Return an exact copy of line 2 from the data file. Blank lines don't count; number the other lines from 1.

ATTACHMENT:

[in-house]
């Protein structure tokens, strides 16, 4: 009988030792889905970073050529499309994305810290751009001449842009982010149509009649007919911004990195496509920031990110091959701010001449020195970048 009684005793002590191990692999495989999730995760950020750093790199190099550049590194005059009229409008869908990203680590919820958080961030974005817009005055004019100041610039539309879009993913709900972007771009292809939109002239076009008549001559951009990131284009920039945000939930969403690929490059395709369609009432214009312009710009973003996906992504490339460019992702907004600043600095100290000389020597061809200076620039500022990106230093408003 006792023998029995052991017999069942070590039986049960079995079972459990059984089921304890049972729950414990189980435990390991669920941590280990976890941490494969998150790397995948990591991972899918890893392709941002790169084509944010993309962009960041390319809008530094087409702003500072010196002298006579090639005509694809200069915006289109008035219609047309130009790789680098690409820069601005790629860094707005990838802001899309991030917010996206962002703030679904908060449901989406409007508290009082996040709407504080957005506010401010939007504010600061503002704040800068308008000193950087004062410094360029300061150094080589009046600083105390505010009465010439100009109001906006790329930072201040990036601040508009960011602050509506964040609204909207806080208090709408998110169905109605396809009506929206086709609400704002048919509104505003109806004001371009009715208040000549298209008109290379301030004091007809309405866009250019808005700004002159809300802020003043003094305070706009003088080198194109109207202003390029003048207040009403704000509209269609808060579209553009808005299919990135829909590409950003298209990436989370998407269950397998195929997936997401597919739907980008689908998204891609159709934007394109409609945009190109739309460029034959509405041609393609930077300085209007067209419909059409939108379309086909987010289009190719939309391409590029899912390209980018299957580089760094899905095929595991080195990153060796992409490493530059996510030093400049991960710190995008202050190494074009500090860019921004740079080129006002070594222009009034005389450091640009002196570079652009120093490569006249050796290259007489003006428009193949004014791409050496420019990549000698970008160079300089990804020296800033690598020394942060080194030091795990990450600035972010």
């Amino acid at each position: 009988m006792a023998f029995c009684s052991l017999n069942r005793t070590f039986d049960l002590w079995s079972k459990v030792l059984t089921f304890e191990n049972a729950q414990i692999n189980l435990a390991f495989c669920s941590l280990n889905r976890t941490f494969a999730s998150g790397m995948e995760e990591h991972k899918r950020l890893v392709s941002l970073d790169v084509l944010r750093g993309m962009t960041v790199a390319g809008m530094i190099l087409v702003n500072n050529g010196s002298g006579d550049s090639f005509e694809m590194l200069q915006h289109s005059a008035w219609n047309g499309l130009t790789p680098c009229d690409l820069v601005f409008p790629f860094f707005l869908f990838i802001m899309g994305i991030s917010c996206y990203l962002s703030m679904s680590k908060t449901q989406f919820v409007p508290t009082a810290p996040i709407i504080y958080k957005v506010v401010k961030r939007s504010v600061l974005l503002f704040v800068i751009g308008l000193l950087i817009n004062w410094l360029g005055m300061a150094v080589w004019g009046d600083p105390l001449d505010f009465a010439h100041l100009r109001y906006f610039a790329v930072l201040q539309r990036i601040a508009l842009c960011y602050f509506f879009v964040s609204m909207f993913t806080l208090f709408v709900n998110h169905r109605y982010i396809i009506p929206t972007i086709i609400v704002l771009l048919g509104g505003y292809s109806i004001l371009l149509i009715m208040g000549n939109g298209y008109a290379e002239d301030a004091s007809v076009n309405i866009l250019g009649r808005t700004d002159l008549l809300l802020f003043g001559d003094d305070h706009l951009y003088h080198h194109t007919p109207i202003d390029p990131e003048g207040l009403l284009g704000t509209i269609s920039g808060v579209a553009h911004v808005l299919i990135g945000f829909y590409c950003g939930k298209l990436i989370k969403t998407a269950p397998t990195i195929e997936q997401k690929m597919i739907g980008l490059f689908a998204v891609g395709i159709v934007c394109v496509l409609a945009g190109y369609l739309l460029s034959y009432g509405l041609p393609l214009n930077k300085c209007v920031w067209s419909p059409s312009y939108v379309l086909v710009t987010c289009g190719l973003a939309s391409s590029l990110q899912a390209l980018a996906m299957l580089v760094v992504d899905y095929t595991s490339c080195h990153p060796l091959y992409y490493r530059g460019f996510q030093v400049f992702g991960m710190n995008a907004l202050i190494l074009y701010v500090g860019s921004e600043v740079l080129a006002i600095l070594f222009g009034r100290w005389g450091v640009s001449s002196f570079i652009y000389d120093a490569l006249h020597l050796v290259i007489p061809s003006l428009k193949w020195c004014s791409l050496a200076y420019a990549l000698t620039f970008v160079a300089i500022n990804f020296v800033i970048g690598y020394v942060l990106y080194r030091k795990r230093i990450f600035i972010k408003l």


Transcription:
């Protein structure tokens, strides 16, 4: 009988030792889905970073050529499309994305810290751009001449842009982010149509009649007919911004990195496509920031990110091959701010001449020195970048 009684005793002590191990692999495989999730995760950020750093790199190099550049590194005059009229409008869908990203680590919820958080961030974005817009005055004019100041610039539309879009993913709900972007771009292809939109002239076009008549001559951009990131284009920039945000939930969403690929490059395709369609009432214009312009710009973003996906992504490339460019992702907004600043600095100290000389020597061809200076620039500022990106230093408003 006792023998029995052991017999069942070590039986049960079995079972459990059984089921304890049972729950414990189980435990390991669920941590280990976890941490494969998150790397995948990591991972899918890893392709941002790169084509944010993309962009960041390319809008530094087409702003500072010196002298006579090639005509694809200069915006289109008035219609047309130009790789680098690409820069601005790629860094707005990838802001899309991030917010996206962002703030679904908060449901989406409007508290009082996040709407504080957005506010401010939007504010600061503002704040800068308008000193950087004062410094360029300061150094080589009046600083105390505010009465010439100009109001906006790329930072201040990036601040508009960011602050509506964040609204909207806080208090709408998110169905109605396809009506929206086709609400704002048919509104505003109806004001371009009715208040000549298209008109290379301030004091007809309405866009250019808005700004002159809300802020003043003094305070706009003088080198194109109207202003390029003048207040009403704000509209269609808060579209553009808005299919990135829909590409950003298209990436989370998407269950397998195929997936997401597919739907980008689908998204891609159709934007394109409609945009190109739309460029034959509405041609393609930077300085209007067209419909059409939108379309086909987010289009190719939309391409590029899912390209980018299957580089760094899905095929595991080195990153060796992409490493530059996510030093400049991960710190995008202050190494074009500090860019921004740079080129006002070594222009009034005389450091640009002196570079652009120093490569006249050796290259007489003006428009193949004014791409050496420019990549000698970008160079300089990804020296800033690598020394942060080194030091795990990450600035972010």